Once upon a time, a wifi router could be only spotted in places like internet hubs, business parks, airports wifi zone, etc. But not anymore. If you look around you, then you will notice that a wireless router is a ubiquitous device in every home, apartment, and public place.
Today, we all use smartphones, laptops, notebooks, and printers at home. It has become a requirement for all personal gadgets to network with each other wirelessly to save cost on clumsy wiring.
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Last time, when I was talking to my friend, I came to know that he is not able to browse the internet at high speed although he has Gbps (gigabits per second) internet connection.
I asked him a few questions and came to know that the wireless router, which he was using, was quite old. In a way, it was not able to squeeze out the best from the available internet speed.
Usually, if you are not a tech-savvy person, then all wifi routers look same. Most of the time, people think the only criteria of the best router is the number of antennae.
Unfortunately, wireless router selection does not work that way! You must understand the other dynamics involved in the higher performance of any network.
At the end of this article, you will know the best way of selecting the right router to match the speed of the internet provided by your ISP (Internet service provider).
Wireless Router is more than an internet access point
Till date, if you have only thought your wifi router as a mere wireless gateway to the web, then you have been missing the bigger picture. Every router, wire or wireless, provides you with an opportunity to create a home network between your personal computer, smartphones, printer, hard disk, notebooks, etc.
This is a private network and has nothing to do with the internet for internal networking. You can even build a NAS (Network attached storage) drive if your wifi router has a USB provision. NAS drive can act as a personal server for accessing files on the network.
We usually talk about networking regarding speed. But do you know that there are several factors which contribute to the speed of the network or the internet? A router is just one part of the whole chain.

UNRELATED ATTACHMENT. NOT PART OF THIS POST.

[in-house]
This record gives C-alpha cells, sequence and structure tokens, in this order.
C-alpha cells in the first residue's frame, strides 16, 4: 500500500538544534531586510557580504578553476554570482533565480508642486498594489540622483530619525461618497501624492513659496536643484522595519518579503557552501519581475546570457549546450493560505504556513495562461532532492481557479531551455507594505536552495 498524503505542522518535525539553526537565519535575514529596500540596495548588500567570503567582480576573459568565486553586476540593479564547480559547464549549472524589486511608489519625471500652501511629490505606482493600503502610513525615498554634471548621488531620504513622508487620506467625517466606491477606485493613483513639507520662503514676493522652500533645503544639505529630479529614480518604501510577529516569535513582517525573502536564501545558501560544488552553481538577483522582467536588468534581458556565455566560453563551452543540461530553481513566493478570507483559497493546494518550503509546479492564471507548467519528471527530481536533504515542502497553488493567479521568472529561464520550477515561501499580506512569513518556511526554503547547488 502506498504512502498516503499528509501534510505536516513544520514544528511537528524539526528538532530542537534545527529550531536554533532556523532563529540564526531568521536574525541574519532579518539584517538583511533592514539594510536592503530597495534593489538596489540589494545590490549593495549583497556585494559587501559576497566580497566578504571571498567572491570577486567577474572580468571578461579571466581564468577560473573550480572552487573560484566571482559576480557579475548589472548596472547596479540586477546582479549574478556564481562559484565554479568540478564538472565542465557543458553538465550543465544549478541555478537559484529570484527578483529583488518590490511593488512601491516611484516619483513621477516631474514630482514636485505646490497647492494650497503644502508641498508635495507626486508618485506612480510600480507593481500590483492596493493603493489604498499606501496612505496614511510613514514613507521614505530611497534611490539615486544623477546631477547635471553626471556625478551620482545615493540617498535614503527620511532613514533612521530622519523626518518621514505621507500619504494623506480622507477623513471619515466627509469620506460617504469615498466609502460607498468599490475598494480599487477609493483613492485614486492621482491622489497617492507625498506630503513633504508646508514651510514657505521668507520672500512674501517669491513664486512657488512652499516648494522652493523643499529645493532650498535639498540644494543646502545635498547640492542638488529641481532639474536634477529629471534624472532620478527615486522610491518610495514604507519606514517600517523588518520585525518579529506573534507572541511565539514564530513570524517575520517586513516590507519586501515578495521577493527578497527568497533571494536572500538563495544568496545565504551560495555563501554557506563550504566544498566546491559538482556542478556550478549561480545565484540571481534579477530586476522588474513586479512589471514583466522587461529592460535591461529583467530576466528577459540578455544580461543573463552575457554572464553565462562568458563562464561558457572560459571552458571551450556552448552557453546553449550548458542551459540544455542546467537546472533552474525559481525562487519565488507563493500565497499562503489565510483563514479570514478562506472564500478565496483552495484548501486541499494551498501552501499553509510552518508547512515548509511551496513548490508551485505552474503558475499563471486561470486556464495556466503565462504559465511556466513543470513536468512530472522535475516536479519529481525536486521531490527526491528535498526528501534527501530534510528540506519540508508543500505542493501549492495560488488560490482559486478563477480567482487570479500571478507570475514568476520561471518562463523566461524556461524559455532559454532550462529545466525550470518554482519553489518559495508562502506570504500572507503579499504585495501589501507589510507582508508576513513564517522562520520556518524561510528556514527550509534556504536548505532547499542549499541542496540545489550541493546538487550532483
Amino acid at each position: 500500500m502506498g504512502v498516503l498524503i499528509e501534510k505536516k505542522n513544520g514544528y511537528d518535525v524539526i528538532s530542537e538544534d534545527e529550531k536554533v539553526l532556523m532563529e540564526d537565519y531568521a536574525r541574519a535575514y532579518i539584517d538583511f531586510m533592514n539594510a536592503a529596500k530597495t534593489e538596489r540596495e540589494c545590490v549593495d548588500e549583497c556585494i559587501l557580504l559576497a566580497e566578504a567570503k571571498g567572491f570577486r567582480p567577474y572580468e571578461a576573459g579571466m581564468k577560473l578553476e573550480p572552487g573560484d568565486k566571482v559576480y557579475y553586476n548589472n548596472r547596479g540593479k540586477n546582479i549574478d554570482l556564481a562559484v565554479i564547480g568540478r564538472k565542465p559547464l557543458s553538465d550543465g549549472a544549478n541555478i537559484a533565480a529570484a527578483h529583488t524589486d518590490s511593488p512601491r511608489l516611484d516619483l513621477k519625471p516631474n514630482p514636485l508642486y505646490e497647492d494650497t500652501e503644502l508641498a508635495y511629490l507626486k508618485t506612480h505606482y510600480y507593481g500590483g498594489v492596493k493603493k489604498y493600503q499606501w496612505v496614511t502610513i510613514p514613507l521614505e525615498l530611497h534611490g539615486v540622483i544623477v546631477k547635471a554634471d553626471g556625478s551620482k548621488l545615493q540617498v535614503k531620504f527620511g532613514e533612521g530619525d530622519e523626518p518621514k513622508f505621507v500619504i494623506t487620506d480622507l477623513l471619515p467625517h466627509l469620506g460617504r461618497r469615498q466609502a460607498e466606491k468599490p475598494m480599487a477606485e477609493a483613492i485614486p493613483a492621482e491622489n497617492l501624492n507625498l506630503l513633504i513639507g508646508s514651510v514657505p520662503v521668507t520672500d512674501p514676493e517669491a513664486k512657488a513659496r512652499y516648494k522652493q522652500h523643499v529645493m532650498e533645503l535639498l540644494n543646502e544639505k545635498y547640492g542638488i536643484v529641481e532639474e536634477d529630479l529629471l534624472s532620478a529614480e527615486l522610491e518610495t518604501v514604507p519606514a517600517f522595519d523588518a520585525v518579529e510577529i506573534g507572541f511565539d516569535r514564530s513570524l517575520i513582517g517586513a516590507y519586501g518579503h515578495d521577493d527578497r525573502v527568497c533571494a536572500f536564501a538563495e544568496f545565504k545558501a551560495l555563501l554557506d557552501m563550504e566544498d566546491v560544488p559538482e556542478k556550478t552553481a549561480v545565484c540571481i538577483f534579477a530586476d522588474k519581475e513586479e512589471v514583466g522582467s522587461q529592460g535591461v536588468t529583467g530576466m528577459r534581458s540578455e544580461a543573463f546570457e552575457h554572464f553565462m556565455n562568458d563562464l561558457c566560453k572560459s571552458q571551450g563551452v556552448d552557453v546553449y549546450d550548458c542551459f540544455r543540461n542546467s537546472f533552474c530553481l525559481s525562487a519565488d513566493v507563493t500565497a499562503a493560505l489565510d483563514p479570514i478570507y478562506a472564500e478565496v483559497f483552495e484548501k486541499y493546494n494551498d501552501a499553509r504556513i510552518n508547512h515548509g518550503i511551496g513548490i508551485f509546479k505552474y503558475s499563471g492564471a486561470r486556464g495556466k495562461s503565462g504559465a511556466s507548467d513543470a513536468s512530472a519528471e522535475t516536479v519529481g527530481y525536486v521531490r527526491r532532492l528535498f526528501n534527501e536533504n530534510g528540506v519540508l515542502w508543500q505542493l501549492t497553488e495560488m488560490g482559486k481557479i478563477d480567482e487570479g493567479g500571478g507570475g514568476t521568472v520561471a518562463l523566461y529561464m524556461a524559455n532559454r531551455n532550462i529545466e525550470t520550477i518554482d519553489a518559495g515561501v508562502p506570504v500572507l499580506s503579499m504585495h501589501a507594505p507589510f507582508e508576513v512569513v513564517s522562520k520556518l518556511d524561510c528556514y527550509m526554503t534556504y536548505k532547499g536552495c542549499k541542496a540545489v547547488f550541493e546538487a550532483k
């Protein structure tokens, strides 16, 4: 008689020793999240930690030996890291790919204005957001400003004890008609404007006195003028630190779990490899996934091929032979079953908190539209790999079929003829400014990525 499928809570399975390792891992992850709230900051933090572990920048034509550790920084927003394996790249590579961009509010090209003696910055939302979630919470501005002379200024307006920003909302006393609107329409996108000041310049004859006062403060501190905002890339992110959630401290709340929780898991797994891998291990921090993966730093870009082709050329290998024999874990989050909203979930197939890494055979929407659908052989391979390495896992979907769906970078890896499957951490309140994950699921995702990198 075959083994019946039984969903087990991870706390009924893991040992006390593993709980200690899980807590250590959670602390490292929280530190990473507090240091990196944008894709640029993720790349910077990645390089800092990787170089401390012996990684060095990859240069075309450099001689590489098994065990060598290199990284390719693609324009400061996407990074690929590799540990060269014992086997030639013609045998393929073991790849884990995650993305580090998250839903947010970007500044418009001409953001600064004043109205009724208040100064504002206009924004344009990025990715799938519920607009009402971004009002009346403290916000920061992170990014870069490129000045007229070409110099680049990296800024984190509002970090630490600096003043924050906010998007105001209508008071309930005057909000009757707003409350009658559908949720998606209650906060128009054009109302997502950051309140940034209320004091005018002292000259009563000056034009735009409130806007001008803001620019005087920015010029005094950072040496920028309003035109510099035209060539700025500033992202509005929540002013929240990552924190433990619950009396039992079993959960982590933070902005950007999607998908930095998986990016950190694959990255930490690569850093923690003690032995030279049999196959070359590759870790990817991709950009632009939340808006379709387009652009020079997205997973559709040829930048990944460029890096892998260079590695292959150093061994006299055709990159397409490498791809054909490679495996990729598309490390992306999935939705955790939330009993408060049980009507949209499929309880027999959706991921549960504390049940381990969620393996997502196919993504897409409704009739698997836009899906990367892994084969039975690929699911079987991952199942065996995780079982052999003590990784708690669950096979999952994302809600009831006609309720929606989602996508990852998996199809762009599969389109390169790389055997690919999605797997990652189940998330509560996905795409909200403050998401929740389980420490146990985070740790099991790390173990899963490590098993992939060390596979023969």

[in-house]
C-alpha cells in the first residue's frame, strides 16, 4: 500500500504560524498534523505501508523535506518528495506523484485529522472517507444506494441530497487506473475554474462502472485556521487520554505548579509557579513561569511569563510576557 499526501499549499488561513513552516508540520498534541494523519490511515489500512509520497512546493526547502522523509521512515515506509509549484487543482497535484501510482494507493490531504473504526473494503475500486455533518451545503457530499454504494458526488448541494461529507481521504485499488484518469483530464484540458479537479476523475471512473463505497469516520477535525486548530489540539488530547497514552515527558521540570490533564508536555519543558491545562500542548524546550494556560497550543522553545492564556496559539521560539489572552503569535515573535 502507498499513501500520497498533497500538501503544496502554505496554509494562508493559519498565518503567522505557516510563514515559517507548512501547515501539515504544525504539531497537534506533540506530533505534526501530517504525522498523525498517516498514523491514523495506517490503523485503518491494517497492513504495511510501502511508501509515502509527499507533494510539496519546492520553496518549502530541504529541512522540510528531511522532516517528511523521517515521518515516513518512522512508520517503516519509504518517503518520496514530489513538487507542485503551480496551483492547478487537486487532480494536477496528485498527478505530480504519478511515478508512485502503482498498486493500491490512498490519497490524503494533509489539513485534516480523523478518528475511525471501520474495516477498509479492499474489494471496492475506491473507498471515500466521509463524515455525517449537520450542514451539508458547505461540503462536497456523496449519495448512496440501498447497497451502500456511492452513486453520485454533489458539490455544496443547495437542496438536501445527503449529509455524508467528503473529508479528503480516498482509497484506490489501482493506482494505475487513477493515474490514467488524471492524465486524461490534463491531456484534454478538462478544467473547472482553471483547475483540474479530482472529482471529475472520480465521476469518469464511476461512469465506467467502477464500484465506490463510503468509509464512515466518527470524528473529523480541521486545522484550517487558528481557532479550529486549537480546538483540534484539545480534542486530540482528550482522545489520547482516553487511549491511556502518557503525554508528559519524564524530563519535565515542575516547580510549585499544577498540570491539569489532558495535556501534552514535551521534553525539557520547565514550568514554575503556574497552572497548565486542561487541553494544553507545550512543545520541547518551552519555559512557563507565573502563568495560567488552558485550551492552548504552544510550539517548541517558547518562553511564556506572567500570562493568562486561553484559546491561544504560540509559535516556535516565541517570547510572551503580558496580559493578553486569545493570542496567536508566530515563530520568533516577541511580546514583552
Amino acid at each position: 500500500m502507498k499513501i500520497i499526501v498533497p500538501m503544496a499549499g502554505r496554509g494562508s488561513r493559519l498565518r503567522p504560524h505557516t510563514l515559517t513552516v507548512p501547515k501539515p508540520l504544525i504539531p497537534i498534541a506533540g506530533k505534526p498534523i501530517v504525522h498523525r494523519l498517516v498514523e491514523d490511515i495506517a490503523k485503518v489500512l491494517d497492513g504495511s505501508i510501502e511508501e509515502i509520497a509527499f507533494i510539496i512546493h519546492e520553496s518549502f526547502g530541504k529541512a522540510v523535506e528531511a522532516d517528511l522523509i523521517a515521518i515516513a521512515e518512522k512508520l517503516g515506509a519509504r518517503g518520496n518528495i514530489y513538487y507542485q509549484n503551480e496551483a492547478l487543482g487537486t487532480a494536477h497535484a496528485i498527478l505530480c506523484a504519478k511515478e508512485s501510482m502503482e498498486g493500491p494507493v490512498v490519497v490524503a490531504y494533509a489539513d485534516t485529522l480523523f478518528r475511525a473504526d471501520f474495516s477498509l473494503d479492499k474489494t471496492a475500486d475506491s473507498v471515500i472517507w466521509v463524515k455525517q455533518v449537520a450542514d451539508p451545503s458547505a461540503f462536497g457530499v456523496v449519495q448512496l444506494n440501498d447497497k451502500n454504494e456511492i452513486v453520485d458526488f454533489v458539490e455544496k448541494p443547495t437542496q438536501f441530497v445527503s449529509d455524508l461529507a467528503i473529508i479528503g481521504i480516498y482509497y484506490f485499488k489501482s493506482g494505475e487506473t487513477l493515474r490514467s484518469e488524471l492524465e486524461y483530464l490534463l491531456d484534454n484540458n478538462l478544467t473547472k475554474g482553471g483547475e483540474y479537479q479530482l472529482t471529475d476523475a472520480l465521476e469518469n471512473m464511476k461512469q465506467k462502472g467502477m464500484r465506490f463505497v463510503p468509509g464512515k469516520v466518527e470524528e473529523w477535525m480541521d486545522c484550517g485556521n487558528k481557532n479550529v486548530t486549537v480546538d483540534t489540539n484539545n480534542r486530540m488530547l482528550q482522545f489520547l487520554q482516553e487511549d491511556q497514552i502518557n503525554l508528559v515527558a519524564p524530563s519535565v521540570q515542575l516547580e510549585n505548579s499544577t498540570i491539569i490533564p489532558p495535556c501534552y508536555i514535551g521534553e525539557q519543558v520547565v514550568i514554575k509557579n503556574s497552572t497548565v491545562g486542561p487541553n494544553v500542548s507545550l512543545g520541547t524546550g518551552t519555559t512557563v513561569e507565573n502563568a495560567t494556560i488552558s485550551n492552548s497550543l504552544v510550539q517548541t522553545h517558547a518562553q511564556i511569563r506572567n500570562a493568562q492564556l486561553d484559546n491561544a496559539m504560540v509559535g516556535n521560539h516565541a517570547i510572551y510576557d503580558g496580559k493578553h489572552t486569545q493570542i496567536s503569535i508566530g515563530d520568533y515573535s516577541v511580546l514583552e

Wifi standard, networking devices, internet speed provided by ISP, data transfer speed on a local network, distance from a wireless gateway, interferences, etc. are various factors which affect the speed of any network.
Standards to look for while selecting a wireless router
IEEE 802.11 wifi standard
Every wifi device follows and adheres to the IEEE 802.11 standard. This is the global wifi standard for making sure the workability and compatibility of different manufacture’s wifi enabled devices. But there are several versions of IEEE 802.11 standard, which is denoted by added suffix as ‘a,’ ‘b,’ ‘g,’ ‘n’ and ‘ac.’
802.11a wifi standard is the oldest version among all. As if now, 802.11ac is the latest wifi version available in the market.
Interestingly, all these versions are cross-compatible. You can connect easily any version ‘a’ device with version ‘ac’ device. But wifi device belonging to the lower wifi version will determine the network speed.
Usually, I recommend people to go with the latest wifi router following 802.11ac wifi standard. Do not worry about pricing as they are quite economical for a domestic environment.
Thanks to technology advancements as it lowers the price of electronics over time. You may also consider upgrading your smartphone or laptop if they are following a lower wifi standard.
Even in the market, only 802.11n and 802.11ac routers are available since other lower versions are mostly obsolete.
802.11n Wifi Router
802.11n standard was introduced in the year 2007. Any 802.11n wifi device can work at a maximum of 450 Mbps speed. This is the theoretical speed range. Practical network speed would be much lower than this.
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Till date, the fastest recorded network speed of an 802.11n wifi device is around 240 Mbps. So, it is safe to say that you will not be able to achieve more than 200 Mbps speed with any 802.11n wifi device.
802.11n router emits signal is all direction. You can consider the signaling as ripples in a certain radius all around the router. That’s why it is recommended to keep this type of wireless router in the center.
802.11n router supports dual bands, which are 2.4GHz and 5GHz. We will deal with dual bands later in this article.
802.11ac Wifi Router
The 802.11ac standard was introduced in the year 2013 and also known as the 5G Wi-Fi router. Any 802.11ac wifi device can work at a maximum theoretical speed of 1300 Mbps. It is almost three times faster network speed than 802.11n speed.
Even in this case, possible network speed is much lower than the theoretical maximum speed range.
Till date, the fastest recorded network speed of an 802.11ac wifi device is around 720 Mbps.